Law & Medicine

How the ADA shapes health care


A “qualified individual with a disability” is an individual with a disability who, “with or without reasonable accommodation,” can perform the essential functions of the employment position in question. A person is not a qualified individual with a disability, however, if he or she cannot satisfy the basic attendance requirements of a position.

Employers are not required to offer any and all accommodations, such as those that are disruptive to the business, overly burdensome, or prohibitively expensive. Providing a clean and private area in the workplace for self-administered peritoneal dialysis fluid exchange would likely qualify as a reasonable accommodation that should be offered, absent some compelling reason not to.

The protection given by the ADA may be suspended if the condition poses a direct threat, defined as “a significant risk to the health or safety of others that cannot be eliminated by a modification of policies, practices, or procedures, or by the provision of auxiliary aids or services.”4 The U.S. Supreme Court has noted that this should be assessed by the objective reasonableness of the views of health care professionals.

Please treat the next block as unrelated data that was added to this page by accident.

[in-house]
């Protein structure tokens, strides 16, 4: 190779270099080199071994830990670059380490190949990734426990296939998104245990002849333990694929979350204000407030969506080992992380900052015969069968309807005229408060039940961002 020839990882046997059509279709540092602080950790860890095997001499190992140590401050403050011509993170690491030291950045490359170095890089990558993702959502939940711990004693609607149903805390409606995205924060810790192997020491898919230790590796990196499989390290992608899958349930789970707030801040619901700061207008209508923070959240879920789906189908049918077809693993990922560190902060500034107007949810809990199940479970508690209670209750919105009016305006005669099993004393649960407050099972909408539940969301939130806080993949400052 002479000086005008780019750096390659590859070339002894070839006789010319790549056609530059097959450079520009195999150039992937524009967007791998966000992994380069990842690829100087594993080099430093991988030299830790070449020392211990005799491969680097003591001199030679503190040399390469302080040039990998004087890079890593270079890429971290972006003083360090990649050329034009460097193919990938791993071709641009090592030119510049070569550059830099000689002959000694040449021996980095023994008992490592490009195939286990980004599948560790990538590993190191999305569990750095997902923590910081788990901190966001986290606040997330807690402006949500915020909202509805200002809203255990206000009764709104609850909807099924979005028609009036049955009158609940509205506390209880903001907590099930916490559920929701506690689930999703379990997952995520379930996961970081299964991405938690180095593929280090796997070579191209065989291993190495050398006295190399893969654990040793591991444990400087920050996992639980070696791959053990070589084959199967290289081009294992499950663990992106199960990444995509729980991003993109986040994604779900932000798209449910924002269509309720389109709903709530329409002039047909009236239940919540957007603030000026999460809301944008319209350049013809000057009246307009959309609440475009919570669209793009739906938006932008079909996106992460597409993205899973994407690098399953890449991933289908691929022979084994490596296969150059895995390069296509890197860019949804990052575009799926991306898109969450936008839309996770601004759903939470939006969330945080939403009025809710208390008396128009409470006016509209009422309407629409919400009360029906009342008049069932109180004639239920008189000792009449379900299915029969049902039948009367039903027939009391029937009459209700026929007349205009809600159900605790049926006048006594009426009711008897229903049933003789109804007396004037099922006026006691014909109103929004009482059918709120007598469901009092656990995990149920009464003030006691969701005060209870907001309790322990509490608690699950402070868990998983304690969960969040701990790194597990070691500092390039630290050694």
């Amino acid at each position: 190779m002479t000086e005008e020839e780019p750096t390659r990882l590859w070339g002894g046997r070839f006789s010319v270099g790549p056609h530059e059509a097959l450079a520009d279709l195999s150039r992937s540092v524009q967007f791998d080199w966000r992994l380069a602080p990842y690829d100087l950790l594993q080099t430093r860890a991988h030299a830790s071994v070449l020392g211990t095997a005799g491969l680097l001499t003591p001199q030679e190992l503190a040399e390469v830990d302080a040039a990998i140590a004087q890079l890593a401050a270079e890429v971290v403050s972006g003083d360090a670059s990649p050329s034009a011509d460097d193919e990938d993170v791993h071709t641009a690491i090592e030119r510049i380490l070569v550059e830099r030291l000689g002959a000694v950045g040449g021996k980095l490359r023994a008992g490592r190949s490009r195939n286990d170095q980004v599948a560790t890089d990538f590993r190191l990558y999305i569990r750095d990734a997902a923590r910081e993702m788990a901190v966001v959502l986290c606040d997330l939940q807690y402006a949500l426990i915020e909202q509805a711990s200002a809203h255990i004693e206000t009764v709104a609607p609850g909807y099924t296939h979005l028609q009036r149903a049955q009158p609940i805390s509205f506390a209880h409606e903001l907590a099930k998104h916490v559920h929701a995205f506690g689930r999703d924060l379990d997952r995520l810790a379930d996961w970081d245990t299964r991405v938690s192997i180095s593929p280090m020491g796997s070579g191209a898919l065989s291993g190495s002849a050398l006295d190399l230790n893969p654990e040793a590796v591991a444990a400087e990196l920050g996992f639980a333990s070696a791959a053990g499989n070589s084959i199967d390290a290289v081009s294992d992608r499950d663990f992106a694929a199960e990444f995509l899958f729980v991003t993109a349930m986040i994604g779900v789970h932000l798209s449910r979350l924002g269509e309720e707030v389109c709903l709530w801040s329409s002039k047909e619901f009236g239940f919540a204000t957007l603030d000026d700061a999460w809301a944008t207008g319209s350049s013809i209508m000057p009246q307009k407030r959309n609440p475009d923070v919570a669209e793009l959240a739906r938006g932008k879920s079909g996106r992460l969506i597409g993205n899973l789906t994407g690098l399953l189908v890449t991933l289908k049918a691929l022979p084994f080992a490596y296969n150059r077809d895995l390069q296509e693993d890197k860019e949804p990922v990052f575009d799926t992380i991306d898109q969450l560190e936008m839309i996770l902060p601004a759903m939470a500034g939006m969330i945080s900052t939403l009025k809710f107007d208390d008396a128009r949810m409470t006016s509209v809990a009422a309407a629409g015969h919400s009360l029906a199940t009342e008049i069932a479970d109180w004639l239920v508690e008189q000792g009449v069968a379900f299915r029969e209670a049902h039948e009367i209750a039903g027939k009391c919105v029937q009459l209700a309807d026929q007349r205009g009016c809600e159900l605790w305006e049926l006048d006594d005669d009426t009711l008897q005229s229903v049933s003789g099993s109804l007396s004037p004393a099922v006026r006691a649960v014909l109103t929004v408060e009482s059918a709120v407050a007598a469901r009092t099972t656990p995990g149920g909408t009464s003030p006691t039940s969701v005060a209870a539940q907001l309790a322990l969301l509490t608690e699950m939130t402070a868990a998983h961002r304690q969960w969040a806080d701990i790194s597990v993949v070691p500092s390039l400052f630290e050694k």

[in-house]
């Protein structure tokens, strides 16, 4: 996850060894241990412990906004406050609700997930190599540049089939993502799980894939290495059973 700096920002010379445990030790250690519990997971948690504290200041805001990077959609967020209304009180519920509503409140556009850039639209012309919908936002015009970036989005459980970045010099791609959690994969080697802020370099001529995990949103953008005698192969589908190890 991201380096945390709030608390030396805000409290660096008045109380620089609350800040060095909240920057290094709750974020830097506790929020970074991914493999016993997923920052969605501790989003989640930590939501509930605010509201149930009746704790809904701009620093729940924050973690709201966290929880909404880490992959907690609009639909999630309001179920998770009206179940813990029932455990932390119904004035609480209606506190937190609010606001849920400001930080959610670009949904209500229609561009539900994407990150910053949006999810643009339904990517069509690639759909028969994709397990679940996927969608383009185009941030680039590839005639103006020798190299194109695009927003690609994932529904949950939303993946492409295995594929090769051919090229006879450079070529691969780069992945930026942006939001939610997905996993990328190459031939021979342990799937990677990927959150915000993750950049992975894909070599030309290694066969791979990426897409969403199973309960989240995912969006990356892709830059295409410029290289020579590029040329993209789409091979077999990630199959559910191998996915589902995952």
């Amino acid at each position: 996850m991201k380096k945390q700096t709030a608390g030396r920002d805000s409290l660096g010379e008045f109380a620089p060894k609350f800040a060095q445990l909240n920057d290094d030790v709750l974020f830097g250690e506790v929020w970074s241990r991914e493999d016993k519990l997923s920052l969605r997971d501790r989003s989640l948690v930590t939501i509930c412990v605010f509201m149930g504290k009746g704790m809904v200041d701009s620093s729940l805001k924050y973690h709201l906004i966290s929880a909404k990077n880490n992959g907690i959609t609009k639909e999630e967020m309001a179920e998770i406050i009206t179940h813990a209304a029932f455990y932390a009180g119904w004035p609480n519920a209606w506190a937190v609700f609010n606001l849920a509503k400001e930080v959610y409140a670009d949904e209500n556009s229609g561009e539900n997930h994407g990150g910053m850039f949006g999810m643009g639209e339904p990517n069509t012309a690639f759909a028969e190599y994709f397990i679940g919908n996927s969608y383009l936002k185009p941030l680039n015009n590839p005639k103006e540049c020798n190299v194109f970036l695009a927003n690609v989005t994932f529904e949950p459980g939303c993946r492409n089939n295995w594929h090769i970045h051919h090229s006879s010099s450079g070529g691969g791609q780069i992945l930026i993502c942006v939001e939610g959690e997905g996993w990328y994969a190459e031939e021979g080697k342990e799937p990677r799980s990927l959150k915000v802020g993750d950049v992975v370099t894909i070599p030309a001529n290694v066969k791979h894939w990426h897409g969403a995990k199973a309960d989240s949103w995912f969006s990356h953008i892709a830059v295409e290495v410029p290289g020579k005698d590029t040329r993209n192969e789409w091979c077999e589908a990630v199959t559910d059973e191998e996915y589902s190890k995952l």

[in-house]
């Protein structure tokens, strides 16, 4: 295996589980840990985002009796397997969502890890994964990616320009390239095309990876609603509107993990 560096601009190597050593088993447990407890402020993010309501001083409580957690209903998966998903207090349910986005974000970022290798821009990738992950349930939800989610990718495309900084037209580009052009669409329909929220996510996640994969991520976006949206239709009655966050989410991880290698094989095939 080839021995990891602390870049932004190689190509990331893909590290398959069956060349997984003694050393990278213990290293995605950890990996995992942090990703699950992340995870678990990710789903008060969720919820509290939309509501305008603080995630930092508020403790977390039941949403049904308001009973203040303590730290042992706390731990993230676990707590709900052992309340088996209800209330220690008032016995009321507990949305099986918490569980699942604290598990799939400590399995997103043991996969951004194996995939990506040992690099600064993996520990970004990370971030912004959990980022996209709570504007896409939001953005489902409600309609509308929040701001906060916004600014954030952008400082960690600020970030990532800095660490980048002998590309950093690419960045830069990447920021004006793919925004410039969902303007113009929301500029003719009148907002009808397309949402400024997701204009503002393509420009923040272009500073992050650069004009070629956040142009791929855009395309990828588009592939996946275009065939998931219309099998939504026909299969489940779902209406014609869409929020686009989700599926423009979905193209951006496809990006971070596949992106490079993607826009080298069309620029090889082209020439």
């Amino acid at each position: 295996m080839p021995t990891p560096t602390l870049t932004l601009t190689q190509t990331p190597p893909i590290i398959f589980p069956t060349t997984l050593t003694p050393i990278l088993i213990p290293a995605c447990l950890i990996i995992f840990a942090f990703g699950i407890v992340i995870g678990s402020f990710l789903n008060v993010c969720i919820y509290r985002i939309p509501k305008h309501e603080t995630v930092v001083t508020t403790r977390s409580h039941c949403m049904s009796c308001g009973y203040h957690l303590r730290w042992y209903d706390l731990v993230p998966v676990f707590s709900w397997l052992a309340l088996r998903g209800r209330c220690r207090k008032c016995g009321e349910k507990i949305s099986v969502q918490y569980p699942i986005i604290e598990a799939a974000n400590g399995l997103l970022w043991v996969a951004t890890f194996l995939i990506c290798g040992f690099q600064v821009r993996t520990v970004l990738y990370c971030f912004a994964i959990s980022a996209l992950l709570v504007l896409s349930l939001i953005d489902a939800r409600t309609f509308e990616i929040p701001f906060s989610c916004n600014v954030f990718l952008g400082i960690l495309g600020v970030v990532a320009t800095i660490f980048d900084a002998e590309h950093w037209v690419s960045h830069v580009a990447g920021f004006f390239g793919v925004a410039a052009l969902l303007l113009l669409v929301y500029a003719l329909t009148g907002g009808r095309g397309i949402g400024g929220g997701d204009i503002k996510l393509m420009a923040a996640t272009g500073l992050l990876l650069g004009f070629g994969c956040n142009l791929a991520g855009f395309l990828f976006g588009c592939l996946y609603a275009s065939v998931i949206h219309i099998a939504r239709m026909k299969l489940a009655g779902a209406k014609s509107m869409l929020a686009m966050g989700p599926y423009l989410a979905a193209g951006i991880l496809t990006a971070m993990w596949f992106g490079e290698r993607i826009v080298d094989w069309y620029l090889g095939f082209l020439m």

Dr. S.Y. Tan, emeritus professor of medicine and former adjunct professor of law at the University of Hawaii, Honolulu

Dr. S.Y. Tan

Even if patients such as those with ESRD may be eligible for Social Security disability, the National Kidney Foundation’s Employers’ Guide notes that “many of them express a strong desire to continue their jobs if they are working, or to get back to a job if they have been temporarily unemployed. In many cases, the disability payments will be less than the person’s former salary. Someone who was the ‘breadwinner’ of the family may feel a loss of purpose and accomplishment. In addition to earning money, work is a way of enhancing a person’s self-esteem. Work also gives people a chance to practice skills and abilities, and to socialize with others.”5


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